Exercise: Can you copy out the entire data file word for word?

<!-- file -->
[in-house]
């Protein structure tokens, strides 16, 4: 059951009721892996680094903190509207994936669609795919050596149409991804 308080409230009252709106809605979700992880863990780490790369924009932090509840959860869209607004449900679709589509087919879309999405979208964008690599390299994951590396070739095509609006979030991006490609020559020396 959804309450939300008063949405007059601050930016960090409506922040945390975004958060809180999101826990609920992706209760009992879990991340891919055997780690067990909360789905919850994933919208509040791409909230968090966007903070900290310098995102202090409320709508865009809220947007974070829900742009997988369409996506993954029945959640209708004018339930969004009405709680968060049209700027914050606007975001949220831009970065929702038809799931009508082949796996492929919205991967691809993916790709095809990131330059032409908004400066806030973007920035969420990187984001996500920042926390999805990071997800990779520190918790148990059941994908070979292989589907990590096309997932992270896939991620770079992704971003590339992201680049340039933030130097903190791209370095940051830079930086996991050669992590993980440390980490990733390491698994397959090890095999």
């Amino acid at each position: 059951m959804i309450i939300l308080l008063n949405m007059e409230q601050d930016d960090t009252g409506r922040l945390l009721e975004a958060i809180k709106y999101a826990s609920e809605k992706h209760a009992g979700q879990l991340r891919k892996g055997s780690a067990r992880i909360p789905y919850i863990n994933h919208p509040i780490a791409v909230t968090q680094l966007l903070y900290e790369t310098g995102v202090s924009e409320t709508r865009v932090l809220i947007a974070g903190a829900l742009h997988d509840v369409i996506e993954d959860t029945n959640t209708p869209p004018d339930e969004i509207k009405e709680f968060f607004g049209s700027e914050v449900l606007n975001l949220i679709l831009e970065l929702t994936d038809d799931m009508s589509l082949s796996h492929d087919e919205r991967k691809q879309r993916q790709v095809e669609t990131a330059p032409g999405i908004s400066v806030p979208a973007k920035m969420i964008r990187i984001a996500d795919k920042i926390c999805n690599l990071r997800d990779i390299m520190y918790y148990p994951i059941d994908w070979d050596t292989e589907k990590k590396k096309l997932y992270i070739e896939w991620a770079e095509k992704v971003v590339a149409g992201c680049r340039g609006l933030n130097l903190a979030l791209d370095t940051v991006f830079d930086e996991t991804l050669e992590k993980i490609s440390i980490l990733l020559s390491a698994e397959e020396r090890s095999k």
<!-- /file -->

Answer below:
[in-house]
């Protein structure tokens, strides 16, 4: 059951009721892996680094903190509207994936669609795919050596149409991804 308080409230009252709106809605979700992880863990780490790369924009932090509840959860869209607004449900679709589509087919879309999405979208964008690599390299994951590396070739095509609006979030991006490609020559020396 959804309450939300008063949405007059601050930016960090409506922040945390975004958060809180999101826990609920992706209760009992879990991340891919055997780690067990909360789905919850994933919208509040791409909230968090966007903070900290310098995102202090409320709508865009809220947007974070829900742009997988369409996506993954029945959640209708004018339930969004009405709680968060049209700027914050606007975001949220831009970065929702038809799931009508082949796996492929919205991967691809993916790709095809990131330059032409908004400066806030973007920035969420990187984001996500920042926390999805990071997800990779520190918790148990059941994908070979292989589907990590096309997932992270896939991620770079992704971003590339992201680049340039933030130097903190791209370095940051830079930086996991050669992590993980440390980490990733390491698994397959090890095999």
């Amino acid at each position: 059951m959804i309450i939300l308080l008063n949405m007059e409230q601050d930016d960090t009252g409506r922040l945390l009721e975004a958060i809180k709106y999101a826990s609920e809605k992706h209760a009992g979700q879990l991340r891919k892996g055997s780690a067990r992880i909360p789905y919850i863990n994933h919208p509040i780490a791409v909230t968090q680094l966007l903070y900290e790369t310098g995102v202090s924009e409320t709508r865009v932090l809220i947007a974070g903190a829900l742009h997988d509840v369409i996506e993954d959860t029945n959640t209708p869209p004018d339930e969004i509207k009405e709680f968060f607004g049209s700027e914050v449900l606007n975001l949220i679709l831009e970065l929702t994936d038809d799931m009508s589509l082949s796996h492929d087919e919205r991967k691809q879309r993916q790709v095809e669609t990131a330059p032409g999405i908004s400066v806030p979208a973007k920035m969420i964008r990187i984001a996500d795919k920042i926390c999805n690599l990071r997800d990779i390299m520190y918790y148990p994951i059941d994908w070979d050596t292989e589907k990590k590396k096309l997932y992270i070739e896939w991620a770079e095509k992704v971003v590339a149409g992201c680049r340039g609006l933030n130097l903190a979030l791209d370095t940051v991006f830079d930086e996991t991804l050669e992590k993980i490609s440390i980490l990733l020559s390491a698994e397959e020396r090890s095999k």